The Joy Trip Project | Reporting on the Business, Art & Culture of the Sustainable Active Lifestyle
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Climbing, Music, Podcast, Special Events / 24.06.2010

One of the great pleasure of putting together this podcast every week is finding those amazing individuals whose work bring art and culture together to tell the story of adventure. Unfortunately it’s not often that I can make a more direct connection to the active lifestyle through the performing art of music. But more two years ago I became acquainted with the work of climber and rap artist Kris Hampton, a singer known as O-Dub. His name was derived while a blending his love for music with his passion for climbing wide cracks on rock walls commonly called off-widths. “I was recording songs in a studio in a bad neighborhood in Cincinnati. I was the only white that recorded in the studio,” O-Dub said. “And I came out of the booth one day to record a song…the song “Off-Widths.” And these thugged-out guys with white T-Shirts down to their knees are all staring at me like I’m an idiot. Like what is this guy talking about? “They understood the spirit of the song, but they didn’t have a clue what I was talking about. So they caught onto the word off-width and started using it like ‘off the hook’ or ‘off the chain’ like ‘Man! That was off-width.’ So they used it all week while I was in there recording. And they started calling me off-width and then someone shortened it to O-Dub and it just went from there.” With topical lyrics and bouncy jams authentic to his own experience Kris O-Dub Hampton brings the art of song writing to the sport of climbing. Through his rap songs he’s creating new anthems to both inspire and chronicle the life of adventure but with a modern twist that still’s reminiscent of the poets and ballad writers in the classic style of the mountaineering tradition.
Film Review, Fun Film Friday / 18.06.2010

This film by Julie Gautier from Bluenery Productions puts free diving in the same adventure category as BASE jumping. Nothing before filmed under water gives you the same thrill as Steph Davis soaring through the air in wingsuit or Andy Lewis hurling himself off a bridge. Shot in 4 minutes 18 seconds you'll hold your breath right along with free diver Guillaume Nery as he descends 663 feet to touch the bottom of Dean's Blue Hole, the world's second deepest underwater sinkhole in a bay west of Clarence Town on Long Island, Bahamas. Gautier describes this feat as underwater BASE Jumping. But since this environment is neither a bridge, antennae, span nor earth we're going to need another letter.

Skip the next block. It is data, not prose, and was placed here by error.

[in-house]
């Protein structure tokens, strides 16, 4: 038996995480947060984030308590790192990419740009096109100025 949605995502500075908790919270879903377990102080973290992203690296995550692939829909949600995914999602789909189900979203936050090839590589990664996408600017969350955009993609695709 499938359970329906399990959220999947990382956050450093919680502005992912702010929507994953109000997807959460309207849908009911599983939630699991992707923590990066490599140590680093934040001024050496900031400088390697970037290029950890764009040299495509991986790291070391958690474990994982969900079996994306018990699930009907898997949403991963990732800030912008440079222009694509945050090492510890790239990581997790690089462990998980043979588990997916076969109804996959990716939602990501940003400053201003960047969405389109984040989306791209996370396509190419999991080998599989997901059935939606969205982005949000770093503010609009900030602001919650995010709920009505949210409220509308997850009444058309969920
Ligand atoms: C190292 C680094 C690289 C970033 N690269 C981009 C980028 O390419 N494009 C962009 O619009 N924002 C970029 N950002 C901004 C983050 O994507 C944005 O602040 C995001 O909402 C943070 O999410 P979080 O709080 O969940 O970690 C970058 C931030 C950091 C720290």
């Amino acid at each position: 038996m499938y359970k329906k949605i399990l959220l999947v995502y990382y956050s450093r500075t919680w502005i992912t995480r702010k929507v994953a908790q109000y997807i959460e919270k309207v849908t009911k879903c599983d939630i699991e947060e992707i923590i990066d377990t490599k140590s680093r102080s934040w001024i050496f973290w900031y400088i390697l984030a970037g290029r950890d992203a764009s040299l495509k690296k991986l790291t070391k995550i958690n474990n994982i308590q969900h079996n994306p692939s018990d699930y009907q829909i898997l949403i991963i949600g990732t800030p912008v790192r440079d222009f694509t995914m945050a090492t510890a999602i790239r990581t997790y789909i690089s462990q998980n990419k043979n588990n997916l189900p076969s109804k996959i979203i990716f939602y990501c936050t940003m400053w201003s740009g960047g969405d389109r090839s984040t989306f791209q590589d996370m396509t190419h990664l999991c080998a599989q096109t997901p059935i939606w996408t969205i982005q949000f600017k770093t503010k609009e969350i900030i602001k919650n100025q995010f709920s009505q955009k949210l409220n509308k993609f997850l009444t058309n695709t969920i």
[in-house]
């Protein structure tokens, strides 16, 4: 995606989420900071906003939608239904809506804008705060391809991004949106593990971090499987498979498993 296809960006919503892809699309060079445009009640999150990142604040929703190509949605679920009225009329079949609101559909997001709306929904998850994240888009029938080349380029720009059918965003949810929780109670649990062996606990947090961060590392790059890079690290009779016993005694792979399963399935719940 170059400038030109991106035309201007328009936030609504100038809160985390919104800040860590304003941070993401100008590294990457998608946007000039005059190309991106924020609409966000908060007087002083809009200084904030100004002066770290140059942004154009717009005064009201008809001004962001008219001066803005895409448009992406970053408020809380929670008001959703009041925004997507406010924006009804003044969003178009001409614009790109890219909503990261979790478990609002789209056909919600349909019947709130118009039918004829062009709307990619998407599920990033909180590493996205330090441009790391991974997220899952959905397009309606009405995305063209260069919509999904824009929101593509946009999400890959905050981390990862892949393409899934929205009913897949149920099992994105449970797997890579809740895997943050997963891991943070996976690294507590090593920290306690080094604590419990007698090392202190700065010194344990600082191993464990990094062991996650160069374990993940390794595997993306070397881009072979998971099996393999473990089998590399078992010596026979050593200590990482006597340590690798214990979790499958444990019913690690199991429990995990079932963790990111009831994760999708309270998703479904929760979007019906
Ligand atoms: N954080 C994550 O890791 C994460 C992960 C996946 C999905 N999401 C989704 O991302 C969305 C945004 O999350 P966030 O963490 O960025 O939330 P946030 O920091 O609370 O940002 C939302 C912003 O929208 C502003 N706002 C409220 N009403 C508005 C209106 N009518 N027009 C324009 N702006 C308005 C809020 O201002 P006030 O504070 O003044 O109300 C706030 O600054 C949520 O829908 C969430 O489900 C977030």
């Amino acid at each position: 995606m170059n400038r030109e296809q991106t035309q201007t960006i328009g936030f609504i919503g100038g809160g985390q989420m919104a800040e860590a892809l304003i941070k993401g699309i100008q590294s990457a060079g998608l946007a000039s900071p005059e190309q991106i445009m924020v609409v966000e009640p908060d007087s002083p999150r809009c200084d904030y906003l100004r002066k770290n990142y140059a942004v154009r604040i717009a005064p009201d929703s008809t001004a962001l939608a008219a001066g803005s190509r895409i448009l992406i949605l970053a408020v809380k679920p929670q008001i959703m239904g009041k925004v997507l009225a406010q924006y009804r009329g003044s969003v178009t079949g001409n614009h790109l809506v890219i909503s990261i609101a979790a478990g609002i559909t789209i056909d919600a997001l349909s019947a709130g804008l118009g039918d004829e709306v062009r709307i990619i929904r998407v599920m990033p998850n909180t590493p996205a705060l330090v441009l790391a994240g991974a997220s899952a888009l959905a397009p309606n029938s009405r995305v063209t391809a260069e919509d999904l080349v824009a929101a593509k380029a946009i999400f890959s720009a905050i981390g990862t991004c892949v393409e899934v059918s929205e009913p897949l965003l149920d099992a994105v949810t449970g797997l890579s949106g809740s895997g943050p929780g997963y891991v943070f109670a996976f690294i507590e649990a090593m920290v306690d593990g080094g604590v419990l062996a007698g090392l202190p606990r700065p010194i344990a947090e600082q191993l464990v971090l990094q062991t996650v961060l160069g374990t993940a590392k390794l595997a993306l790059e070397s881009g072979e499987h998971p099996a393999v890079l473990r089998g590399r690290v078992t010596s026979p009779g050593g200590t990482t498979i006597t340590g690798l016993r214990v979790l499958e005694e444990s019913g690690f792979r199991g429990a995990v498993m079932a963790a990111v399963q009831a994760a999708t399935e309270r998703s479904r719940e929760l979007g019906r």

Climbing, Interview, Podcast, Special Events / 16.06.2010

Once you reach a certain point in your career it’s great to be able to sit back and reflect upon what you’ve accomplished. It’s gratifying to see in hindsight how far you’ve come and this vantage point you can also look forward to what you have yet to achieve in the future. At the age of 29 professional climber Chris Sharma is in a good position to see the route his life has taken so far and start making plans to a forge a new line, a course of travel into the years that lie ahead. Known as one of the strongest sport climbers in world today, Chris Sharma continues to set the curve for aspiring and professional rock monkeys alike. Appearing in several feature films he first came to my attention back in 2007 during a pre-release screening of the movie King Lines. In this production from Sender Films Sharma introduced audiences to the emerging discipline of deep water soloing where climbers scale incredibly hard routes on rock faces high above ocean pools. In King Lines he works a particularly difficult problem whose crux is a 7-foot dyno to be stuck or risk a 60-foot fall to sea below. Combining athleticism and a profound appreciation for the natural world Chris Sharma is a climber of both strength and grace that defines the lifestyle and passion of a man comfortable in the profession he loves.